Stocks are generally not influenced by a single factor. It is usually a multitude of factors pushing and pulling prices at any given time. Earnings may serve as tailwinds breathing positive momentum into stocks, while tariffs could do the opposite and serve as headwinds. Leading economic indicators may boost investor sentiment and the relative attractiveness of stocks, while high valuations could discourage some investors from buying. At any given time, the confluence of these factors determines the direction of stock prices, in our view.
One such factor that gets little airtime, but that we’d like to discuss this week, is midterm elections. At Zacks Investment Management, we are politically agnostic in our approach to investing, favoring no party over the other. Our concern is on policy and how it may affect property rights, corporate profits, and economic growth. It doesn’t matter what side of the aisle it comes from – but it does matter.
Perhaps that’s why historically, stocks have tended to get jittery in midterm election years, as the balance of power in Washington undergoes a potential shift. Let’s look at some of the historical data first, and then we’ll explain why we think stocks have behaved this way in midterm election years.
Volatility in a Midterm Election Year: By the Numbers
Let’s start by taking a look at the last four midterm election years. The table below takes a look at S&P 500 corrections during years of midterm elections, but then also takes a look at what the market did in the 12 months following the correction:
As you can see from the table, stocks have tended to display a volatile streak in midterm election years. Going back even further to 1962, the average correction during a midterm election year was an eyebrow raising -19%.
But here’s the kicker: since 1962, the average bounce for stocks following the midterm correction was a sturdy +31%. The table also shows that in the last four midterm election years, stocks have rebounded considerably following the downside volatility enduring during the year.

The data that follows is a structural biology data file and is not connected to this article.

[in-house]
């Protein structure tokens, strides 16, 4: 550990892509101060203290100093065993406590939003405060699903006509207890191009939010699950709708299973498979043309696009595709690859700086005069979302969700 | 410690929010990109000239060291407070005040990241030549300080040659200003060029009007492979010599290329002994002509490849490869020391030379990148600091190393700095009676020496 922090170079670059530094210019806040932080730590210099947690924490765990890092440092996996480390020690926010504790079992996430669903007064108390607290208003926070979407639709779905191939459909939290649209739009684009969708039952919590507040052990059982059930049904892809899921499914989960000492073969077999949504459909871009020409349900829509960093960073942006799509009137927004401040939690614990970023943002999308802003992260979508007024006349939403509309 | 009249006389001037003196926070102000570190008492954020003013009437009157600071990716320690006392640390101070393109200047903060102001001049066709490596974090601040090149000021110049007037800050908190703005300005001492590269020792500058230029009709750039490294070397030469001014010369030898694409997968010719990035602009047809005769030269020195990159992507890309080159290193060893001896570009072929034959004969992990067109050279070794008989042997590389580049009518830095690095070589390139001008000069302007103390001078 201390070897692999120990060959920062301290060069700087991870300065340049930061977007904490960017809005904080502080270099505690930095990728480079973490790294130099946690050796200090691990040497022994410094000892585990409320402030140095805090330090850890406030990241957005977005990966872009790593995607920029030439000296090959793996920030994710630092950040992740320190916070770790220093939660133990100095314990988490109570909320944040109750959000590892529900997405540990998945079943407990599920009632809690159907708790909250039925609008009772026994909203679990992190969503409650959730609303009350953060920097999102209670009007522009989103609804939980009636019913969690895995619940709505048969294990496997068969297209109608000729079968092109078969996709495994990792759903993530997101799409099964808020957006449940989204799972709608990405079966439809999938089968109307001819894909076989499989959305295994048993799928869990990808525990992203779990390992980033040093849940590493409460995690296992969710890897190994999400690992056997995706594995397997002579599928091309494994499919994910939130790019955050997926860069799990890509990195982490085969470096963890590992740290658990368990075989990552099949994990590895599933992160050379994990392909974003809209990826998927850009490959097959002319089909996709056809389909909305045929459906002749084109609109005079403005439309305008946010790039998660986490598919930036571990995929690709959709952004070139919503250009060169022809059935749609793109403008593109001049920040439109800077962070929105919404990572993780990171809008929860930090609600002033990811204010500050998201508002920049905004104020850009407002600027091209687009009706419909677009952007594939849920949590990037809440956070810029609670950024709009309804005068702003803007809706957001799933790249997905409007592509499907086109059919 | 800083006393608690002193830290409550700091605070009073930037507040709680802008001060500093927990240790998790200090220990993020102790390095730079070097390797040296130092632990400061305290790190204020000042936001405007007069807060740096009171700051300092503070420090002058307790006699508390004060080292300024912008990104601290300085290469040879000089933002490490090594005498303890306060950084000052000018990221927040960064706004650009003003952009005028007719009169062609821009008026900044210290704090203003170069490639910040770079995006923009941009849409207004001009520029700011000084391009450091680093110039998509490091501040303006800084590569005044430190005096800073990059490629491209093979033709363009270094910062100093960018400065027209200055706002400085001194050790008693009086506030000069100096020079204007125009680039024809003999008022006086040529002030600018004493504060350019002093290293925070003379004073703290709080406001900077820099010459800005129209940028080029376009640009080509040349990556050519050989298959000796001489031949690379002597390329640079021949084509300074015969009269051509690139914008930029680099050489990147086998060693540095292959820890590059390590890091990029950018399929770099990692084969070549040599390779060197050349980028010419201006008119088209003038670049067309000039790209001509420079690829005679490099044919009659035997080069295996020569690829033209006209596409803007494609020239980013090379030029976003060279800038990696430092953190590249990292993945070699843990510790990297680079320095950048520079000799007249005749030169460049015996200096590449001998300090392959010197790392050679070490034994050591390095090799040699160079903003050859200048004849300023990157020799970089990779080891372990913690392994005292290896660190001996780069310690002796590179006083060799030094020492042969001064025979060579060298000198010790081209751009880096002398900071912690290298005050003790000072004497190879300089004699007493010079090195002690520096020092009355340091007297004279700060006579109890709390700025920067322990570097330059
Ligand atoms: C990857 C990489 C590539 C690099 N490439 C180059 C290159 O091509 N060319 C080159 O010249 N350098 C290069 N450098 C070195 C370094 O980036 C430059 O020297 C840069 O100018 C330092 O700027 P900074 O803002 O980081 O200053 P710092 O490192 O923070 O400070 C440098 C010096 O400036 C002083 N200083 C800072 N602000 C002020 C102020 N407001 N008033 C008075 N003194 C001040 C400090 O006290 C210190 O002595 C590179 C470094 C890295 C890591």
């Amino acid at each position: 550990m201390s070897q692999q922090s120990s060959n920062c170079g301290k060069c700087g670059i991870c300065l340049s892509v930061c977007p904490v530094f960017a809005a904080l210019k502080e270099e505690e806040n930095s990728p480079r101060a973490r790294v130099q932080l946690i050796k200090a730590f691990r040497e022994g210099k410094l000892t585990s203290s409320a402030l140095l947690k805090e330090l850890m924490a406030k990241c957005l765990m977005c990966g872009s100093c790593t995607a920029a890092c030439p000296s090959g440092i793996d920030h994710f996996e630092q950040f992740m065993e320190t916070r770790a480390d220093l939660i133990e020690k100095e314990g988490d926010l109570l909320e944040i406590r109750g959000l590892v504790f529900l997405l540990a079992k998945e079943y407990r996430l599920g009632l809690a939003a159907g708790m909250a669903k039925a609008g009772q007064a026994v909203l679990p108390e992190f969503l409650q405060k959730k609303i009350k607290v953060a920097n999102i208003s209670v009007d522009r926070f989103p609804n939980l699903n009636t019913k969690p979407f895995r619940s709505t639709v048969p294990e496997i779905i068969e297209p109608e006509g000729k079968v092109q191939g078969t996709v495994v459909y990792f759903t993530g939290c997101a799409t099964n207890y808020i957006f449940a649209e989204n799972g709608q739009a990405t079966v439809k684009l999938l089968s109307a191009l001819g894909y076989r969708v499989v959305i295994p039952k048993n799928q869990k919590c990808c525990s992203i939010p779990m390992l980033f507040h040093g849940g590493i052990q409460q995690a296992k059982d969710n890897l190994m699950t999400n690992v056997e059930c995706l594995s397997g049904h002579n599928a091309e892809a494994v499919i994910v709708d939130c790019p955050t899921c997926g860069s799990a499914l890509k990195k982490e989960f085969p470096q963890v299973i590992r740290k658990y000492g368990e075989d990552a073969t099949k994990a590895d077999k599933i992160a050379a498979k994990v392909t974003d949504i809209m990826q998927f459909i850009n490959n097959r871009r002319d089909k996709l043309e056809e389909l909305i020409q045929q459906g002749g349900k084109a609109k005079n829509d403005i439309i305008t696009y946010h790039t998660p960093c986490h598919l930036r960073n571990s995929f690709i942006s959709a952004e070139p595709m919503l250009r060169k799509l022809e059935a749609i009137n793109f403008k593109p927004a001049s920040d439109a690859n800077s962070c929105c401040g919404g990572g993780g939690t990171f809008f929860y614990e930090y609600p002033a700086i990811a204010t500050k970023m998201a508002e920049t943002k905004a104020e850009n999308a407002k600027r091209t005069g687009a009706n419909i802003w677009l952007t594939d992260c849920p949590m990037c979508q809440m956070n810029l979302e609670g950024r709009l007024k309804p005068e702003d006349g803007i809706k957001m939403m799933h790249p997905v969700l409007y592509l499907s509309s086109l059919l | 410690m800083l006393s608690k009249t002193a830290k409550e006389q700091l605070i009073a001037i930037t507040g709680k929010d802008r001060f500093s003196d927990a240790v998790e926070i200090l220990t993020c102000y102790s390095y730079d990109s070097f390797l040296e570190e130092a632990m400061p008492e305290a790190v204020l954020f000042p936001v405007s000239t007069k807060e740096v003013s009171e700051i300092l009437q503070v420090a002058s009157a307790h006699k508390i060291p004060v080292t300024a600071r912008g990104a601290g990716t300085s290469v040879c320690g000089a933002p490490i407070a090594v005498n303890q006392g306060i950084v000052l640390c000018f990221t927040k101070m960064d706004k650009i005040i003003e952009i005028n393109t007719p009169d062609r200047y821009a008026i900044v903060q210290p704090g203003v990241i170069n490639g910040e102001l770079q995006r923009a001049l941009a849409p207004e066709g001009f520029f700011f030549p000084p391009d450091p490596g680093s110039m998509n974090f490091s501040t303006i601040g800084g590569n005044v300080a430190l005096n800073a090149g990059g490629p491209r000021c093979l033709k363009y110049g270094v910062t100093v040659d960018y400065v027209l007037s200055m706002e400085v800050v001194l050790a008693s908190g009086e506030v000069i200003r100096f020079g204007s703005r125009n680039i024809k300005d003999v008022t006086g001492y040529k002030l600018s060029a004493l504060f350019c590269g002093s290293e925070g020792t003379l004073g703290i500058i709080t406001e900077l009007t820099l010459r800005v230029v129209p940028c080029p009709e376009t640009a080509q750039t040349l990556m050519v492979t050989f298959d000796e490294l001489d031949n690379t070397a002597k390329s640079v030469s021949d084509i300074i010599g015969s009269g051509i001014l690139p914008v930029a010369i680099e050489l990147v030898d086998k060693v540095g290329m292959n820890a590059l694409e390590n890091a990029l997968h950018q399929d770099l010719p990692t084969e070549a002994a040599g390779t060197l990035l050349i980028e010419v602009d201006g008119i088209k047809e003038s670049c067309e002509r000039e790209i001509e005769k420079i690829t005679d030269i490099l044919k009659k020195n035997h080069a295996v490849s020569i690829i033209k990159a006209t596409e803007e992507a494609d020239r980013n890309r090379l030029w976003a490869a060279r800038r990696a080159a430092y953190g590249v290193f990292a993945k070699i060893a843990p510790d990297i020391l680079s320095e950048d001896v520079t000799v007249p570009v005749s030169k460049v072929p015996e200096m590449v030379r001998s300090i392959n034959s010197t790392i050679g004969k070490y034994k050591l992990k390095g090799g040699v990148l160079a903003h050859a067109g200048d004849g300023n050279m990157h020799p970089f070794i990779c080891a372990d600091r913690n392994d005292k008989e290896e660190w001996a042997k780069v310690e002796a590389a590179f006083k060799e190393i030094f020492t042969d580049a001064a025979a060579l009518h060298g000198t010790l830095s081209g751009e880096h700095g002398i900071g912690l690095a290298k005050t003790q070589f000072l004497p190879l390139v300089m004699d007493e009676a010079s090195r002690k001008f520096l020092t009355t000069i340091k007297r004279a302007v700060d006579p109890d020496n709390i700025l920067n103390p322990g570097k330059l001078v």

Going even deeper, if we look at the average monthly returns of the S&P 500 in midterm election years (going back to 1962), we find that from April to September the S&P 500 has posted negative returns.
Bottom line, stocks have tended to wobble, and we think there’s a reason why. Because midterm election years can mean a shift in the balance of power in Congress, it also means that there is an increased risk of one party enacting new laws and/or policies in the lead-up or once the power dynamic is set. Markets, in our view, do not like policy uncertainty.
But we see a flip side to this hypothesis – once midterm elections happen and the markets know how the table is set, so to speak, the uncertainty fades and corporations (stocks) have a better idea of what to expect from Congress in the coming two years. Perhaps this is why since 1946, the S&P 500 has not declined in the 12 months following a midterm election, with the average price return in the 12-month period following a midterm election from 1950 – 2014 being +15.3%. 
We do not think 2019 will be the exception.
Bottom Line for Investors
In my view, investors would be wise to brace for a noisy, sometimes ugly fight in this midterm election cycle, and we wouldn’t be surprised if markets responded with increased volatility – as has often been the case throughout recent history. But as we mentioned earlier, we do not believe stock prices are influenced by one factor alone. While the mudslinging surrounding midterm elections may create some headwinds for stocks, the positive news surrounding earnings, jobs, income, and spending may help support the longer-term upward trend. History has also shown that corrections in midterm election years are often followed by solid positive returns in the years that follow, and we could very well see that being the case in this cycle as well.